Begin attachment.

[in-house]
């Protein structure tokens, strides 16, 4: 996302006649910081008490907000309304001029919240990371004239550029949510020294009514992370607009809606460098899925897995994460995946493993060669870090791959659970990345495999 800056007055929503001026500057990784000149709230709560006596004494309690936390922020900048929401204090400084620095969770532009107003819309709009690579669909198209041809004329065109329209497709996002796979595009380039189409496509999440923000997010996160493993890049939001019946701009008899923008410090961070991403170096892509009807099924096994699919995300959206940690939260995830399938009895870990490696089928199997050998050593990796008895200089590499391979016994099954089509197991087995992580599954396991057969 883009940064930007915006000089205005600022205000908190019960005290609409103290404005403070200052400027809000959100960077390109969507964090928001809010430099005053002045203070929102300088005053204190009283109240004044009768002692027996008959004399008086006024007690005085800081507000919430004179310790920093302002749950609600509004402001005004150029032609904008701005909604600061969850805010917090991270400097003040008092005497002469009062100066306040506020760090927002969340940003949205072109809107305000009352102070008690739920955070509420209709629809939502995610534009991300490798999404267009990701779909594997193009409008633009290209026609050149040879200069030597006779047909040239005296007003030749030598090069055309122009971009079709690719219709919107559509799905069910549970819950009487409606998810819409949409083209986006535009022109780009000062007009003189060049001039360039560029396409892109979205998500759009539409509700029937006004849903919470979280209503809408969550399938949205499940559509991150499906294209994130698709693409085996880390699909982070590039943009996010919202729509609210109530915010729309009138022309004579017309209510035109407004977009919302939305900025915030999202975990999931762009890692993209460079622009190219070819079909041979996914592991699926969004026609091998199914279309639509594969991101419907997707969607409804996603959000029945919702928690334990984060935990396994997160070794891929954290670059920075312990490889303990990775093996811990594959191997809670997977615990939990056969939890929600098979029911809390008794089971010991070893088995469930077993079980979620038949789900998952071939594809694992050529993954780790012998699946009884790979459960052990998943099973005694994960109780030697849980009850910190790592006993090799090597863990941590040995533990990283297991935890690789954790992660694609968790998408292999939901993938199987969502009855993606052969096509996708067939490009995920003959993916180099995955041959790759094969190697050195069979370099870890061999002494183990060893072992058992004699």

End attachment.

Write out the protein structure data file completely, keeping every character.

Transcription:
[in-house]
């Protein structure tokens, strides 16, 4: 996302006649910081008490907000309304001029919240990371004239550029949510020294009514992370607009809606460098899925897995994460995946493993060669870090791959659970990345495999 800056007055929503001026500057990784000149709230709560006596004494309690936390922020900048929401204090400084620095969770532009107003819309709009690579669909198209041809004329065109329209497709996002796979595009380039189409496509999440923000997010996160493993890049939001019946701009008899923008410090961070991403170096892509009807099924096994699919995300959206940690939260995830399938009895870990490696089928199997050998050593990796008895200089590499391979016994099954089509197991087995992580599954396991057969 883009940064930007915006000089205005600022205000908190019960005290609409103290404005403070200052400027809000959100960077390109969507964090928001809010430099005053002045203070929102300088005053204190009283109240004044009768002692027996008959004399008086006024007690005085800081507000919430004179310790920093302002749950609600509004402001005004150029032609904008701005909604600061969850805010917090991270400097003040008092005497002469009062100066306040506020760090927002969340940003949205072109809107305000009352102070008690739920955070509420209709629809939502995610534009991300490798999404267009990701779909594997193009409008633009290209026609050149040879200069030597006779047909040239005296007003030749030598090069055309122009971009079709690719219709919107559509799905069910549970819950009487409606998810819409949409083209986006535009022109780009000062007009003189060049001039360039560029396409892109979205998500759009539409509700029937006004849903919470979280209503809408969550399938949205499940559509991150499906294209994130698709693409085996880390699909982070590039943009996010919202729509609210109530915010729309009138022309004579017309209510035109407004977009919302939305900025915030999202975990999931762009890692993209460079622009190219070819079909041979996914592991699926969004026609091998199914279309639509594969991101419907997707969607409804996603959000029945919702928690334990984060935990396994997160070794891929954290670059920075312990490889303990990775093996811990594959191997809670997977615990939990056969939890929600098979029911809390008794089971010991070893088995469930077993079980979620038949789900998952071939594809694992050529993954780790012998699946009884790979459960052990998943099973005694994960109780030697849980009850910190790592006993090799090597863990941590040995533990990283297991935890690789954790992660694609968790998408292999939901993938199987969502009855993606052969096509996708067939490009995920003959993916180099995955041959790759094969190697050195069979370099870890061999002494183990060893072992058992004699």